Sandia LabNews

Sandia study finds that biofuels can provide viable, sustainable solution to reducing petroleum dependence

At a press conference in New York City on Feb. 10, General Motors and Sandia announced that biofuels made from plants, forestry waste, and dedicated energy crops could sustainably replace nearly a third of US gasoline usage by 2030. The announcement was made at the Biotechnology Industry Organization (BIO) CEO & Investor Conference.

Bob Carling, director of Transportation Energy Center 8300, presented the results of the GM-funded “90 Billion Gallon Biofuel Deployment Study.” The goal was to assess if and how a large volume of cellulosic biofuel could be sustainably produced, processed, and delivered assuming technical and scientific progress continues at expected rates. The study was conducted at Sandia and GM over a period of nine months.

“This wasn’t just GM coming to us to ask us to do a study for them,” said Bob at the news conference, “but instead it was a teaming opportunity where we were able to collectively address a critical national need alongside our GM partners.”

Sandia and GM researchers examined the interdependencies of land, water, infrastructure, workforce, economic, technology, and environmental factors and assessed the feasibility, implications, limitations, and enablers of annually producing 90 billion gallons of ethanol — sufficient to replace more than 60 billion of the estimated 180 billion gallons of gasoline expected to be used annually by 2030. Ninety billion gallons a year exceeds DOE’s goal for ethanol production established in 2006.

“In this study, Sandia leveraged its systems analysis expertise to develop a framework for open and transparent decision making,” says Terry Michalske, director of Energy Innovation Initiatives Center 6100. “This approach will prove invaluable in supporting investment and policy decision making and in helping to monitor and assess progress going forward.”

The 90 Billion Gallon Study assumes that 75 billion gallons would be ethanol made from nonfood cellulosic feedstocks and 15 billion gallons from corn-based sources. The study examined four sources of biofuels: agricultural residue, such as corn stover and wheat straw; forest residue; dedicated energy crops, including switchgrass; and short-rotation woody crops, such as willow and poplar trees. It examines the costs of producing, harvesting, storing, and transporting these sources to newly built biorefineries.

Using a newly developed tool known as the Biofuels Deployment Model, or BDM, Sandia researchers determined that 21 billion gallons of cellulosic ethanol could be produced each year by 2022 without displacing current crops. The Renewable Fuels Standard, part of the 2007 Energy Independence and Security Act, calls for ramping up biofuels production to 36 billion gallons a year by 2022.

The 90 Billion Gallon Study, which focused only on starch-based and cellulosic ethanol, found that an increase to 90 billion gallons of ethanol could be sustainably achieved by 2030 within real-world economic and environmental parameters.

Other findings:

  • The domestic investment for biofuels production is projected to be virtually the same as the investment required to sustain long-term domestic petroleum production.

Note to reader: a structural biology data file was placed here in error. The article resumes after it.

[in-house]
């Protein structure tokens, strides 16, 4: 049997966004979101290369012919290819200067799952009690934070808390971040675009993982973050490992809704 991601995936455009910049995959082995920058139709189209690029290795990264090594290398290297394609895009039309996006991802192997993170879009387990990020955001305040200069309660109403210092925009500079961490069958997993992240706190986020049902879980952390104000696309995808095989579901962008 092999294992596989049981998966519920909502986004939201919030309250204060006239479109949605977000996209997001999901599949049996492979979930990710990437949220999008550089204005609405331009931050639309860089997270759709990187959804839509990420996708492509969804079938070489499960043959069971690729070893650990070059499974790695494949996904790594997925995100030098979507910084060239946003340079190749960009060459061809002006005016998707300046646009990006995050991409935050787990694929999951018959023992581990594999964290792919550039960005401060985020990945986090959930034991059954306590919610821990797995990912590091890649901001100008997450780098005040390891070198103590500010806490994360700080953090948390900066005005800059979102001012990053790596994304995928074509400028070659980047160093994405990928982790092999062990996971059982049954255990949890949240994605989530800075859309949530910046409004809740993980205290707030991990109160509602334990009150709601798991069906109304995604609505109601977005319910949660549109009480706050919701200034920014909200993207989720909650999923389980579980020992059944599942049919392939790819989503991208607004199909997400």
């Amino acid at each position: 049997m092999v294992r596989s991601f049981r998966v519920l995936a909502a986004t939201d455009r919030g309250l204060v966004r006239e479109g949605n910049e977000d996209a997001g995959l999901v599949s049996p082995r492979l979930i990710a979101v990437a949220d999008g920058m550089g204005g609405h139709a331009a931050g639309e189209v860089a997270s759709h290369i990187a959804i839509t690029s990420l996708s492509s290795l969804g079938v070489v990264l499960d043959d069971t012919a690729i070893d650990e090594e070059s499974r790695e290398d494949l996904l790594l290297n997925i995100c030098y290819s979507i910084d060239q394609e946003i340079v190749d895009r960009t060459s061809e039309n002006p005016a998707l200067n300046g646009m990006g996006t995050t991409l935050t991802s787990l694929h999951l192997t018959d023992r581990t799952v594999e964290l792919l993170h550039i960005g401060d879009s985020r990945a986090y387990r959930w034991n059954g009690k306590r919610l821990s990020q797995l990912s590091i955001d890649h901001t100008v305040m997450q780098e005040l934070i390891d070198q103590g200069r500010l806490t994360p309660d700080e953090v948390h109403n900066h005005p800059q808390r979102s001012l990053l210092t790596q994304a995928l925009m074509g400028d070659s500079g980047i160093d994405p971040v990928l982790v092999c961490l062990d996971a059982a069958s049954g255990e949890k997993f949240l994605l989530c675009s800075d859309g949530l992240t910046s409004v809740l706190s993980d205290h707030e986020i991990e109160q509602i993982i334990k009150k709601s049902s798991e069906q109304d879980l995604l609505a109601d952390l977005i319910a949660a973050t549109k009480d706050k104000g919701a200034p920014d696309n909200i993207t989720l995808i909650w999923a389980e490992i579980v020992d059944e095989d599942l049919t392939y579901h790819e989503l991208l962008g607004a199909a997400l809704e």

• Policy incentives such as a federal cap and trade program, carbon taxes, excise tax credits, or loan guarantees for cellulosic biofuels are important to mitigate the risk of oil market volatility.
  • Cellulosic biofuels could compete without incentives with oil priced at $90 per barrel, assuming a reduction in total costs as advanced biofuels technologies mature.
  • Continued support of R&D and initial commercialization is critical because sustained technological progress and commercial validation is a prerequisite to affordably producing the large volumes of ethanol considered in this study.
  • Large-scale cellulosic biofuel production could be achieved at or below current water consumption levels of petroleum fuels from on-shore oil production and refining.

The industrial processes by which nonfood forms of biomass are converted into sugars suitable for production of biofuels were a focus of the study.

Sandia’s analysis also included land use, water availability, energy used to produce cellulosic biomass, transportation of feedstocks, and other potential leverage points for the development and use of cellulosic biofuels. In conducting its research, Sandia utilized models that examined current and future technologies for development of ethanol.

Future enhancements to Sandia’s BDM are planned, contingent on additional partnerships. Such improvements to the current software tool, says Carrie Burchard, from Business Development Support Dept. 8529, would provide an even more comprehensive systems understanding of the biofuels industry.

Sandia enjoys a longstanding relationship with all the major US automakers and engine manufacturers, and has worked previously with GM on a variety of automotive research activities. Sandia also plays a major role in the Joint BioEnergy Institute (JBEI) and several other transportation energy and biofuels projects.

An executive summary of the 90 Billion Gallon Biofuel Deployment Study can be found at

Larry Burns, GM’s VP for Research & Development and Strategic Planning, in remarks at the news conference put the Sandia/GM work in real-world perspective: “If you really want to impact imported oil and move the needle quickly, there’s nothing more attractive than biofuels in the automotive sector.”

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